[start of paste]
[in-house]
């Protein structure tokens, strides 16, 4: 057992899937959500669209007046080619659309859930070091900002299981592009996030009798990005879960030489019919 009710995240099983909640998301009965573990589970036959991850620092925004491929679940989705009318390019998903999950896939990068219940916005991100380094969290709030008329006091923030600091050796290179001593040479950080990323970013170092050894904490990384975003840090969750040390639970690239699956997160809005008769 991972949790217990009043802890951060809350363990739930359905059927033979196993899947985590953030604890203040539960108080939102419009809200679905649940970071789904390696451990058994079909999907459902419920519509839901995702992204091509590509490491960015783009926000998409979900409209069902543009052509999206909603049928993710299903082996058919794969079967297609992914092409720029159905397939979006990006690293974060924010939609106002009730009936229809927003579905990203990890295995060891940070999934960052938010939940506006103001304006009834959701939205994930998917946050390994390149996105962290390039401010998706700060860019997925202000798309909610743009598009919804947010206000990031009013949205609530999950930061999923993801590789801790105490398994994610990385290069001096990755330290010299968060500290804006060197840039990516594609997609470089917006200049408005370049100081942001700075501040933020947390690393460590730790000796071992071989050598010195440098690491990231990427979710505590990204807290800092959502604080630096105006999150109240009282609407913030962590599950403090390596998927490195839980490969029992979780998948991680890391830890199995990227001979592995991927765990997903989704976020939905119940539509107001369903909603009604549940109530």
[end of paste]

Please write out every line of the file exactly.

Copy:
[in-house]
């Protein structure tokens, strides 16, 4: 057992899937959500669209007046080619659309859930070091900002299981592009996030009798990005879960030489019919 009710995240099983909640998301009965573990589970036959991850620092925004491929679940989705009318390019998903999950896939990068219940916005991100380094969290709030008329006091923030600091050796290179001593040479950080990323970013170092050894904490990384975003840090969750040390639970690239699956997160809005008769 991972949790217990009043802890951060809350363990739930359905059927033979196993899947985590953030604890203040539960108080939102419009809200679905649940970071789904390696451990058994079909999907459902419920519509839901995702992204091509590509490491960015783009926000998409979900409209069902543009052509999206909603049928993710299903082996058919794969079967297609992914092409720029159905397939979006990006690293974060924010939609106002009730009936229809927003579905990203990890295995060891940070999934960052938010939940506006103001304006009834959701939205994930998917946050390994390149996105962290390039401010998706700060860019997925202000798309909610743009598009919804947010206000990031009013949205609530999950930061999923993801590789801790105490398994994610990385290069001096990755330290010299968060500290804006060197840039990516594609997609470089917006200049408005370049100081942001700075501040933020947390690393460590730790000796071992071989050598010195440098690491990231990427979710505590990204807290800092959502604080630096105006999150109240009282609407913030962590599950403090390596998927490195839980490969029992979780998948991680890391830890199995990227001979592995991927765990997903989704976020939905119940539509107001369903909603009604549940109530």